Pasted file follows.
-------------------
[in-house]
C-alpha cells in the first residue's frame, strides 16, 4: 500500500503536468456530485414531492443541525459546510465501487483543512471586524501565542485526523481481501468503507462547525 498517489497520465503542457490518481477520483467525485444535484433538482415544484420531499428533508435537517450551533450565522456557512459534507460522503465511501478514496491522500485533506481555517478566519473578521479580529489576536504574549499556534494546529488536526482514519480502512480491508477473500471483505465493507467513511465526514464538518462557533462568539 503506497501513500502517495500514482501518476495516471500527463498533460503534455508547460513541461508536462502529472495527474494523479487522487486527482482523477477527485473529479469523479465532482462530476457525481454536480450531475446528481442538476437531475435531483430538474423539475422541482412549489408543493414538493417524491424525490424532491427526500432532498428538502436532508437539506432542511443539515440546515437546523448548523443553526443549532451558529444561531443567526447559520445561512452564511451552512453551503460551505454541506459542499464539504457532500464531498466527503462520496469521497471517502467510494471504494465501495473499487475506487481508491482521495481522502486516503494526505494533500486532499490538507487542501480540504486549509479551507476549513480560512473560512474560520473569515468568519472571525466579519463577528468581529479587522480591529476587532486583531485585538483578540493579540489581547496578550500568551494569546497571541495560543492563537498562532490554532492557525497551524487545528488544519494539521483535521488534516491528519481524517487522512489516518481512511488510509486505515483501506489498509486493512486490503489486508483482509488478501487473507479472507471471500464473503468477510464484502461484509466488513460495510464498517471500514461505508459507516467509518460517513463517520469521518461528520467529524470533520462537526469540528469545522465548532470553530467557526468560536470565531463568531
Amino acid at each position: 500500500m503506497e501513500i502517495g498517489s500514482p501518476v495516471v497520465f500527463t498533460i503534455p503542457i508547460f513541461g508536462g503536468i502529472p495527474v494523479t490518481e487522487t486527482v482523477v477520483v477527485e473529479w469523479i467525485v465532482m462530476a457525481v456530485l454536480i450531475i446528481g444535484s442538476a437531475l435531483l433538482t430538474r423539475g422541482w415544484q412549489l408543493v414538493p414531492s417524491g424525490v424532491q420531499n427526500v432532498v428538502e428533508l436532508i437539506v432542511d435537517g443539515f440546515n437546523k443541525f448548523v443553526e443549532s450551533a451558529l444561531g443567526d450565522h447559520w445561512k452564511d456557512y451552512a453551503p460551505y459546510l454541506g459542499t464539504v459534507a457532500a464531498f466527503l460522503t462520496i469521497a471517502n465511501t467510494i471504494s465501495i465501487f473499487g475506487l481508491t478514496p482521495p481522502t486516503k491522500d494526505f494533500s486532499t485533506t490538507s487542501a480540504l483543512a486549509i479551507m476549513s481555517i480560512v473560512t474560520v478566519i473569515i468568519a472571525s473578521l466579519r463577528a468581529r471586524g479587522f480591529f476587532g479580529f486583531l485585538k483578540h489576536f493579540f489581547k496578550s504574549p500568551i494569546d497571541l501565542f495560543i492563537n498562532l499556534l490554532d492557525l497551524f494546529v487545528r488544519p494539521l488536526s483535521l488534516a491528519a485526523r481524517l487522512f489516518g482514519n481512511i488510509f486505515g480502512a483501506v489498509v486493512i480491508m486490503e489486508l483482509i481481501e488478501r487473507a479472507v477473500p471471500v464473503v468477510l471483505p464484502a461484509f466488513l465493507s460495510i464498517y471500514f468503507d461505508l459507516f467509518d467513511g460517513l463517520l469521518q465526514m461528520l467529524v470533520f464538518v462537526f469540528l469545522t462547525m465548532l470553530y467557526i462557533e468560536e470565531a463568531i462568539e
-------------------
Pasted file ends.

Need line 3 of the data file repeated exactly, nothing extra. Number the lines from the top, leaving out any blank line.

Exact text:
Amino acid at each position: 500500500m503506497e501513500i502517495g498517489s500514482p501518476v495516471v497520465f500527463t498533460i503534455p503542457i508547460f513541461g508536462g503536468i502529472p495527474v494523479t490518481e487522487t486527482v482523477v477520483v477527485e473529479w469523479i467525485v465532482m462530476a457525481v456530485l454536480i450531475i446528481g444535484s442538476a437531475l435531483l433538482t430538474r423539475g422541482w415544484q412549489l408543493v414538493p414531492s417524491g424525490v424532491q420531499n427526500v432532498v428538502e428533508l436532508i437539506v432542511d435537517g443539515f440546515n437546523k443541525f448548523v443553526e443549532s450551533a451558529l444561531g443567526d450565522h447559520w445561512k452564511d456557512y451552512a453551503p460551505y459546510l454541506g459542499t464539504v459534507a457532500a464531498f466527503l460522503t462520496i469521497a471517502n465511501t467510494i471504494s465501495i465501487f473499487g475506487l481508491t478514496p482521495p481522502t486516503k491522500d494526505f494533500s486532499t485533506t490538507s487542501a480540504l483543512a486549509i479551507m476549513s481555517i480560512v473560512t474560520v478566519i473569515i468568519a472571525s473578521l466579519r463577528a468581529r471586524g479587522f480591529f476587532g479580529f486583531l485585538k483578540h489576536f493579540f489581547k496578550s504574549p500568551i494569546d497571541l501565542f495560543i492563537n498562532l499556534l490554532d492557525l497551524f494546529v487545528r488544519p494539521l488536526s483535521l488534516a491528519a485526523r481524517l487522512f489516518g482514519n481512511i488510509f486505515g480502512a483501506v489498509v486493512i480491508m486490503e489486508l483482509i481481501e488478501r487473507a479472507v477473500p471471500v464473503v468477510l471483505p464484502a461484509f466488513l465493507s460495510i464498517y471500514f468503507d461505508l459507516f467509518d467513511g460517513l463517520l469521518q465526514m461528520l467529524v470533520f464538518v462537526f469540528l469545522t462547525m465548532l470553530y467557526i462557533e468560536e470565531a463568531i462568539e